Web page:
We Can’t Heal What We Won’t Reveal II By Laura Hogzett MA, LPCC, EMDR

I used to think the worst experience possible was to endure abuse. I don’t believe that anymore. It the denial that causes more damage. We can’t heal what we won’t reveal.

This is a time of my life I have been dreading for over sixteen years. The nostalgia of meeting my newborn son for the first time was breathtaking and magical. I wanted to live in that moment forever.
A sigh of utter sadness also came when I realized one day, he’ll start growing up. Someday must let go. That delicious little newborn is right on schedule, pushing for his independence, and I’m right on schedule grabbing the Kleenex boxes.

Teenage years also bring up waves of memories for me. My brother, who is also raising teenagers, had a different viewpoint of our childhood. He spoke mainly of only positive memories and eliminated a lot of the painful ones. I, on the other hand, saw mostly the suffering. A decade has probably passed since our last argument discussing our opposing perceptions of how we were raised. The dust had settled.

Having kids sometimes causes me to recall things that happened at a similar age, and I look at them through an adult lens now. For the first time, I really felt angry towards my brother, instead of our parents. I accidentally tripped and fell on top of restless frustration with him, feeling betrayed as his sister.

Part of me wonders if I held onto the dark memories longer to not only protect myself from more, but also competed to be right and to prove it (maybe older sisters love being right). Letting that go of that created space for compassion. I really felt devastated for what he had been through, not just with our parents but with me too. I recognized how hard must have been on him. That little brother of mine had been carrying the same trauma, but differently all these years. He was basically expected to be the forefront of the family: Move along. Nothing to see here…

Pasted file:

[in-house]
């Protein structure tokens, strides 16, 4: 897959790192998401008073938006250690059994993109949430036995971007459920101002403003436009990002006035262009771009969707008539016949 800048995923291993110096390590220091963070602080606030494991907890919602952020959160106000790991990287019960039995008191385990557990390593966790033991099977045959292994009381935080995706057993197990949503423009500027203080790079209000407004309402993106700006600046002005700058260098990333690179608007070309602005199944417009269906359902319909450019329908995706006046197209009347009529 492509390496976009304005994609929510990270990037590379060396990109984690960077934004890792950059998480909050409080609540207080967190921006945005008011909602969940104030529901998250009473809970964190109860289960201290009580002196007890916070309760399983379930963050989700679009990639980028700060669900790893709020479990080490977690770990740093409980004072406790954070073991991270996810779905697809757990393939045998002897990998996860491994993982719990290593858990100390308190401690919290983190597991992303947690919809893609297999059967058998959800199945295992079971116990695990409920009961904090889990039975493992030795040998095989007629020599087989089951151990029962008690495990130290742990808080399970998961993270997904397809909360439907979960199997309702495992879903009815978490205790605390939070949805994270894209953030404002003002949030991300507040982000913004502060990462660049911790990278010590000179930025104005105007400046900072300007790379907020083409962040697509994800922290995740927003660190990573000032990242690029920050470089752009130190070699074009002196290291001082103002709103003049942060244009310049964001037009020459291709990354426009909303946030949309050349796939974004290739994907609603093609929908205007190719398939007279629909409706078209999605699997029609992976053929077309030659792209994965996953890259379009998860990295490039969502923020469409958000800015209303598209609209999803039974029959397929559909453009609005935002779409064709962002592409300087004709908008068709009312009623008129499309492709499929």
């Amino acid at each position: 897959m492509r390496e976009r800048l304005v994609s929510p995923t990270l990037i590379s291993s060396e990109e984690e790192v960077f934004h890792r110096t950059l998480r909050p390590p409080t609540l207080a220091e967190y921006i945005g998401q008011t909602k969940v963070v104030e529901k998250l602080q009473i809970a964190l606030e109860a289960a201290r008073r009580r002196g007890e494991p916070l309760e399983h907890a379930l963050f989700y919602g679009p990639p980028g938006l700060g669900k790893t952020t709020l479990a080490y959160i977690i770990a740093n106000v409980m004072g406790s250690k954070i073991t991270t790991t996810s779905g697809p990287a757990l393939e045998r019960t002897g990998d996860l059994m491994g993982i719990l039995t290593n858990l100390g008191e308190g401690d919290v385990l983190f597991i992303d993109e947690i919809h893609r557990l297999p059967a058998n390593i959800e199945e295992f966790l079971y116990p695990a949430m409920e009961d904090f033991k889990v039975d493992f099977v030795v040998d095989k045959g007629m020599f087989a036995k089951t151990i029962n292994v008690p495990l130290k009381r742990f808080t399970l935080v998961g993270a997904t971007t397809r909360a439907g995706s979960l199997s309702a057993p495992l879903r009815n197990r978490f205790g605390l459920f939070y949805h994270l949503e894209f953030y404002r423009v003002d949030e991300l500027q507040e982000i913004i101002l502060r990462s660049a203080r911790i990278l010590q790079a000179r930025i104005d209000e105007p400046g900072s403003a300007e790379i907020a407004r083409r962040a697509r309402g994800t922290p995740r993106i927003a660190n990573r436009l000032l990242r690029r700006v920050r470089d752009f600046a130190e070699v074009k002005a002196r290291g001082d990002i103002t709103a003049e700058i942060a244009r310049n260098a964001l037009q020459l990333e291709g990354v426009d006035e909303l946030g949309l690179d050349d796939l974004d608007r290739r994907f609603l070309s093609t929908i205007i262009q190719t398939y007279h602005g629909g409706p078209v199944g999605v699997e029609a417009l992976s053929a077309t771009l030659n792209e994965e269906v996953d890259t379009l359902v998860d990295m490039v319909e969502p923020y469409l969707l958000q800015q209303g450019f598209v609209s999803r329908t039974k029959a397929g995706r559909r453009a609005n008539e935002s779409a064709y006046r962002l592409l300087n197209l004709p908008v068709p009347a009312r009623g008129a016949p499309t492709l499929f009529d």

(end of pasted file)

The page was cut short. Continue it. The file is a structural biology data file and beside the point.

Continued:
Wearing his trauma was exercised in the avoidance of anything provoking that part who remembered. When I realized this, my harsh judgment seemed to fizzle and faded into appreciation and gratitude.

Based on our childhood, our first inner critics developed from the same ingredients. Inner critics love to mimic the worst abuse or bullying we’ve ever heard. They pump the level up a bit and budget for a safety net. So, I knew his was probably intense and cruel too. But there is no pretending with trauma. There are just different ways to process through it. When we turn a blind eye to our awareness, we cloud up our own intuition and fullness. It’s in being authentic with ourselves that we find the road that leads to our wholeness.

If we sugar coat or disguise our unwanted parts, we can harm ourselves by repressing those unwanted traits. Ultimately, we’re the ones who have the internal map. We ALL have both dark and light parts and cannot heal what we’re unwilling to open to. Shadow work in “Internal Family Systems” (IFS) allows us to embrace our light and dark sides with clarity. The IFS theoretical framework suggests that we all develop these living parts in ourselves and operate as a system. Through each of these sub personalities or “parts”, we navigate the world adding in help from “managers” and “firefighters” to preserve and protect us.

In shamanism, a soul retrieval would be a comparable description. The practitioner finds lost parts of the soul and brings their essence back to the whole. In IFS, we want to un-blend with the “I am” statements that identify us as the part. Being spiritual isn’t about being pure or good, it’s about self-actualization and acceptance.

Some of our parts are formed in preverbal stages and some hide themselves, protecting pain that’s too difficult to acknowledge. Some of our parts are rock stars and work extremely efficiently with us.